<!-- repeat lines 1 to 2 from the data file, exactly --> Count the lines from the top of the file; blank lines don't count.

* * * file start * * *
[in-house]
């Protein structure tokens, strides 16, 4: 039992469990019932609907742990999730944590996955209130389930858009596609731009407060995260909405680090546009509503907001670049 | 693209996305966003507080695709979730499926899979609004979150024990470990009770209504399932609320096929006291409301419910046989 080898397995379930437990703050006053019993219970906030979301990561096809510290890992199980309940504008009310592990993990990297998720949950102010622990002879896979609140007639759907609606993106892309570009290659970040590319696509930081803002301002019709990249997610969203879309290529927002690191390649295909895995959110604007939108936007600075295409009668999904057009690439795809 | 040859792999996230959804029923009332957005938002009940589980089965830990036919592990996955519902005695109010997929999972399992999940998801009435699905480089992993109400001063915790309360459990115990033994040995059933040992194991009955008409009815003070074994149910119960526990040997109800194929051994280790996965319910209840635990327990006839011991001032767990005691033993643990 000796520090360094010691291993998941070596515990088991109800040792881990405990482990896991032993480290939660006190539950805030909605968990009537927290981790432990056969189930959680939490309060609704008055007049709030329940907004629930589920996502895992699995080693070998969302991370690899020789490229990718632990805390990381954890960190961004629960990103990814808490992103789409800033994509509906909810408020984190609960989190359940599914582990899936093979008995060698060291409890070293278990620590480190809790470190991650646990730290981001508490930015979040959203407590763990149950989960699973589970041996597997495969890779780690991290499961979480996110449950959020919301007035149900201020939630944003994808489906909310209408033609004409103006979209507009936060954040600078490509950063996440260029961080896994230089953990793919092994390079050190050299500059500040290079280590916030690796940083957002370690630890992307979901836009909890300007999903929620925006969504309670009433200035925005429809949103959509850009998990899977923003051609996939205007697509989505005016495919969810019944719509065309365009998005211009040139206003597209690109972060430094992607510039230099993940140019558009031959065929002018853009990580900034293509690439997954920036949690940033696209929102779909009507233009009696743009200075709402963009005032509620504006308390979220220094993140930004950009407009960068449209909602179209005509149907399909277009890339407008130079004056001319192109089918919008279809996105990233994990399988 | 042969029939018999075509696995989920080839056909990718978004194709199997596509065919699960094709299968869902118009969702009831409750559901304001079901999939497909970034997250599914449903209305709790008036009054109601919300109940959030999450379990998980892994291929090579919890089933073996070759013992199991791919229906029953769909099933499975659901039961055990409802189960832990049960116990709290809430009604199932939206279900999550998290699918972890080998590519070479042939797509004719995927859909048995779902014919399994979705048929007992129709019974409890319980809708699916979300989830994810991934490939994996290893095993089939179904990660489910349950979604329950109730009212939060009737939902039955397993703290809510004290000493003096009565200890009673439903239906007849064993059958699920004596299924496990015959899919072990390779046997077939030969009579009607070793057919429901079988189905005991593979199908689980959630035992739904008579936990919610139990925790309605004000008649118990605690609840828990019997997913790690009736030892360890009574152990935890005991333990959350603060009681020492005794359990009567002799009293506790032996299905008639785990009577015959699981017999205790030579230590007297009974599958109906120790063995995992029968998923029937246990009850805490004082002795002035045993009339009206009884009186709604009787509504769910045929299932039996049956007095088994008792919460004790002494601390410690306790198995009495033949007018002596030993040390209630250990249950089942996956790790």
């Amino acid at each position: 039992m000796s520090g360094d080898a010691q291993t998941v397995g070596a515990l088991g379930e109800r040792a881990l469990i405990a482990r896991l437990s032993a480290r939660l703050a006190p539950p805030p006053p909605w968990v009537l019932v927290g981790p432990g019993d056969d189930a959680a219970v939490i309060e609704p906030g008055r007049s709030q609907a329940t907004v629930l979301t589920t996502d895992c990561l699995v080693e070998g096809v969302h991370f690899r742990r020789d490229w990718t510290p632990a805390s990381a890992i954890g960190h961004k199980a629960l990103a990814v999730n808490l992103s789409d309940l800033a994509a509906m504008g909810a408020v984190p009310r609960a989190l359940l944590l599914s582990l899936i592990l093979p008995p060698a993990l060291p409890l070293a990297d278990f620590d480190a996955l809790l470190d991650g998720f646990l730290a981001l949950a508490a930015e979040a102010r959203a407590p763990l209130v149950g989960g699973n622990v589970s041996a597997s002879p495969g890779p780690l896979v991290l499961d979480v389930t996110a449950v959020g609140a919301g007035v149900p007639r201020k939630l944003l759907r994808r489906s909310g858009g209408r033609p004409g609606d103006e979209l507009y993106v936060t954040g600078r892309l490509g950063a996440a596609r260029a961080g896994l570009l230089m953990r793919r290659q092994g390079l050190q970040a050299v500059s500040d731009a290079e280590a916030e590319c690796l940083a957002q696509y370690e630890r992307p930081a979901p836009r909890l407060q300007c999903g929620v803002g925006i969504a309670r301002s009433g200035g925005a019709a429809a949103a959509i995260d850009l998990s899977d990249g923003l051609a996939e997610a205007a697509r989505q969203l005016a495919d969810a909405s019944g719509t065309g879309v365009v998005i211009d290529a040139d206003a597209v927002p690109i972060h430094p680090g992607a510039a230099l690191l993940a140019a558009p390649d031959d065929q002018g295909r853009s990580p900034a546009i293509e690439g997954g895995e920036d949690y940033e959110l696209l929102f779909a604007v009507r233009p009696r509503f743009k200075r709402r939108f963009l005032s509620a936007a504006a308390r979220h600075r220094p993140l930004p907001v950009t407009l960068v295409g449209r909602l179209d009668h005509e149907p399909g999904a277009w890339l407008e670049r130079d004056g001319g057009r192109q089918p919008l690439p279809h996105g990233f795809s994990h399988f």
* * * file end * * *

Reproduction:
[in-house]
């Protein structure tokens, strides 16, 4: 039992469990019932609907742990999730944590996955209130389930858009596609731009407060995260909405680090546009509503907001670049 | 693209996305966003507080695709979730499926899979609004979150024990470990009770209504399932609320096929006291409301419910046989 080898397995379930437990703050006053019993219970906030979301990561096809510290890992199980309940504008009310592990993990990297998720949950102010622990002879896979609140007639759907609606993106892309570009290659970040590319696509930081803002301002019709990249997610969203879309290529927002690191390649295909895995959110604007939108936007600075295409009668999904057009690439795809 | 040859792999996230959804029923009332957005938002009940589980089965830990036919592990996955519902005695109010997929999972399992999940998801009435699905480089992993109400001063915790309360459990115990033994040995059933040992194991009955008409009815003070074994149910119960526990040997109800194929051994280790996965319910209840635990327990006839011991001032767990005691033993643990 000796520090360094010691291993998941070596515990088991109800040792881990405990482990896991032993480290939660006190539950805030909605968990009537927290981790432990056969189930959680939490309060609704008055007049709030329940907004629930589920996502895992699995080693070998969302991370690899020789490229990718632990805390990381954890960190961004629960990103990814808490992103789409800033994509509906909810408020984190609960989190359940599914582990899936093979008995060698060291409890070293278990620590480190809790470190991650646990730290981001508490930015979040959203407590763990149950989960699973589970041996597997495969890779780690991290499961979480996110449950959020919301007035149900201020939630944003994808489906909310209408033609004409103006979209507009936060954040600078490509950063996440260029961080896994230089953990793919092994390079050190050299500059500040290079280590916030690796940083957002370690630890992307979901836009909890300007999903929620925006969504309670009433200035925005429809949103959509850009998990899977923003051609996939205007697509989505005016495919969810019944719509065309365009998005211009040139206003597209690109972060430094992607510039230099993940140019558009031959065929002018853009990580900034293509690439997954920036949690940033696209929102779909009507233009009696743009200075709402963009005032509620504006308390979220220094993140930004950009407009960068449209909602179209005509149907399909277009890339407008130079004056001319192109089918919008279809996105990233994990399988 | 042969029939018999075509696995989920080839056909990718978004194709199997596509065919699960094709299968869902118009969702009831409750559901304001079901999939497909970034997250599914449903209305709790008036009054109601919300109940959030999450379990998980892994291929090579919890089933073996070759013992199991791919229906029953769909099933499975659901039961055990409802189960832990049960116990709290809430009604199932939206279900999550998290699918972890080998590519070479042939797509004719995927859909048995779902014919399994979705048929007992129709019974409890319980809708699916979300989830994810991934490939994996290893095993089939179904990660489910349950979604329950109730009212939060009737939902039955397993703290809510004290000493003096009565200890009673439903239906007849064993059958699920004596299924496990015959899919072990390779046997077939030969009579009607070793057919429901079988189905005991593979199908689980959630035992739904008579936990919610139990925790309605004000008649118990605690609840828990019997997913790690009736030892360890009574152990935890005991333990959350603060009681020492005794359990009567002799009293506790032996299905008639785990009577015959699981017999205790030579230590007297009974599958109906120790063995995992029968998923029937246990009850805490004082002795002035045993009339009206009884009186709604009787509504769910045929299932039996049956007095088994008792919460004790002494601390410690306790198995009495033949007018002596030993040390209630250990249950089942996956790790």